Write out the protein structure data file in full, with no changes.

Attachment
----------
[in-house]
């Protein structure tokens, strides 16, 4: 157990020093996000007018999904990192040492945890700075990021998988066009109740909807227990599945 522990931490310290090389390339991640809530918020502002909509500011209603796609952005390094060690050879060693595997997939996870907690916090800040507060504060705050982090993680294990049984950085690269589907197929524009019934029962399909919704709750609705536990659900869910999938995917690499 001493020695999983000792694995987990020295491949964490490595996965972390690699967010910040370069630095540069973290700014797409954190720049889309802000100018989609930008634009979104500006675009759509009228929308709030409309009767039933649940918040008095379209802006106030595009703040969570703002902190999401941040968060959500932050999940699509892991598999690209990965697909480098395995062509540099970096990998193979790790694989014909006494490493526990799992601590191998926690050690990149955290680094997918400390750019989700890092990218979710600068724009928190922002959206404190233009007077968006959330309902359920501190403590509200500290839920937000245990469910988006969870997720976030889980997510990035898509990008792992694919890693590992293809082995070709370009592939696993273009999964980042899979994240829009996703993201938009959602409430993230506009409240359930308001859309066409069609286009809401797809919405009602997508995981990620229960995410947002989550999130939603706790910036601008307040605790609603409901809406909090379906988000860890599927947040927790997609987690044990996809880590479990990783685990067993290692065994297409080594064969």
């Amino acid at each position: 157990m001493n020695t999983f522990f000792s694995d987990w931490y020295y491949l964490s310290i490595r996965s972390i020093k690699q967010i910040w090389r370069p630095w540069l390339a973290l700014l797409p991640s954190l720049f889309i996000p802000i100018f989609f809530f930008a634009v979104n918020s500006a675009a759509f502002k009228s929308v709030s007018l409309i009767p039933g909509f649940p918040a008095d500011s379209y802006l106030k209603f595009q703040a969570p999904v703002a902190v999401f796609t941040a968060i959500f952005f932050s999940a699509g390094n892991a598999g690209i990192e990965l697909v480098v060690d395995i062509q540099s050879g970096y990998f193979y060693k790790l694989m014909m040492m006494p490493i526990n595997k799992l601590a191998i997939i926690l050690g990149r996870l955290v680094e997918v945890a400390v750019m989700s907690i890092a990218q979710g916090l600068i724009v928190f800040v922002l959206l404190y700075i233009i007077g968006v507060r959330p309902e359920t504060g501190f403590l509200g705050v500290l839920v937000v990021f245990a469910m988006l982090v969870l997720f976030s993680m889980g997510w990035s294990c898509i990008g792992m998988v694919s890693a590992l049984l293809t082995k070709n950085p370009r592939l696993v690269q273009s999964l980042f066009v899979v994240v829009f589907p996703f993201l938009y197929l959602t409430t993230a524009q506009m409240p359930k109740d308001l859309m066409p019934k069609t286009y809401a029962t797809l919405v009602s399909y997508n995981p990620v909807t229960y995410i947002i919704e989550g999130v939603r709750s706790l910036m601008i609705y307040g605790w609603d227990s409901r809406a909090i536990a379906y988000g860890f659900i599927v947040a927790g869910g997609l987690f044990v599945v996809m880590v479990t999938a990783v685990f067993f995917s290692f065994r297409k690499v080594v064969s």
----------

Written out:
[in-house]
């Protein structure tokens, strides 16, 4: 157990020093996000007018999904990192040492945890700075990021998988066009109740909807227990599945 522990931490310290090389390339991640809530918020502002909509500011209603796609952005390094060690050879060693595997997939996870907690916090800040507060504060705050982090993680294990049984950085690269589907197929524009019934029962399909919704709750609705536990659900869910999938995917690499 001493020695999983000792694995987990020295491949964490490595996965972390690699967010910040370069630095540069973290700014797409954190720049889309802000100018989609930008634009979104500006675009759509009228929308709030409309009767039933649940918040008095379209802006106030595009703040969570703002902190999401941040968060959500932050999940699509892991598999690209990965697909480098395995062509540099970096990998193979790790694989014909006494490493526990799992601590191998926690050690990149955290680094997918400390750019989700890092990218979710600068724009928190922002959206404190233009007077968006959330309902359920501190403590509200500290839920937000245990469910988006969870997720976030889980997510990035898509990008792992694919890693590992293809082995070709370009592939696993273009999964980042899979994240829009996703993201938009959602409430993230506009409240359930308001859309066409069609286009809401797809919405009602997508995981990620229960995410947002989550999130939603706790910036601008307040605790609603409901809406909090379906988000860890599927947040927790997609987690044990996809880590479990990783685990067993290692065994297409080594064969």
């Amino acid at each position: 157990m001493n020695t999983f522990f000792s694995d987990w931490y020295y491949l964490s310290i490595r996965s972390i020093k690699q967010i910040w090389r370069p630095w540069l390339a973290l700014l797409p991640s954190l720049f889309i996000p802000i100018f989609f809530f930008a634009v979104n918020s500006a675009a759509f502002k009228s929308v709030s007018l409309i009767p039933g909509f649940p918040a008095d500011s379209y802006l106030k209603f595009q703040a969570p999904v703002a902190v999401f796609t941040a968060i959500f952005f932050s999940a699509g390094n892991a598999g690209i990192e990965l697909v480098v060690d395995i062509q540099s050879g970096y990998f193979y060693k790790l694989m014909m040492m006494p490493i526990n595997k799992l601590a191998i997939i926690l050690g990149r996870l955290v680094e997918v945890a400390v750019m989700s907690i890092a990218q979710g916090l600068i724009v928190f800040v922002l959206l404190y700075i233009i007077g968006v507060r959330p309902e359920t504060g501190f403590l509200g705050v500290l839920v937000v990021f245990a469910m988006l982090v969870l997720f976030s993680m889980g997510w990035s294990c898509i990008g792992m998988v694919s890693a590992l049984l293809t082995k070709n950085p370009r592939l696993v690269q273009s999964l980042f066009v899979v994240v829009f589907p996703f993201l938009y197929l959602t409430t993230a524009q506009m409240p359930k109740d308001l859309m066409p019934k069609t286009y809401a029962t797809l919405v009602s399909y997508n995981p990620v909807t229960y995410i947002i919704e989550g999130v939603r709750s706790l910036m601008i609705y307040g605790w609603d227990s409901r809406a909090i536990a379906y988000g860890f659900i599927v947040a927790g869910g997609l987690f044990v599945v996809m880590v479990t999938a990783v685990f067993f995917s290692f065994r297409k690499v080594v064969s």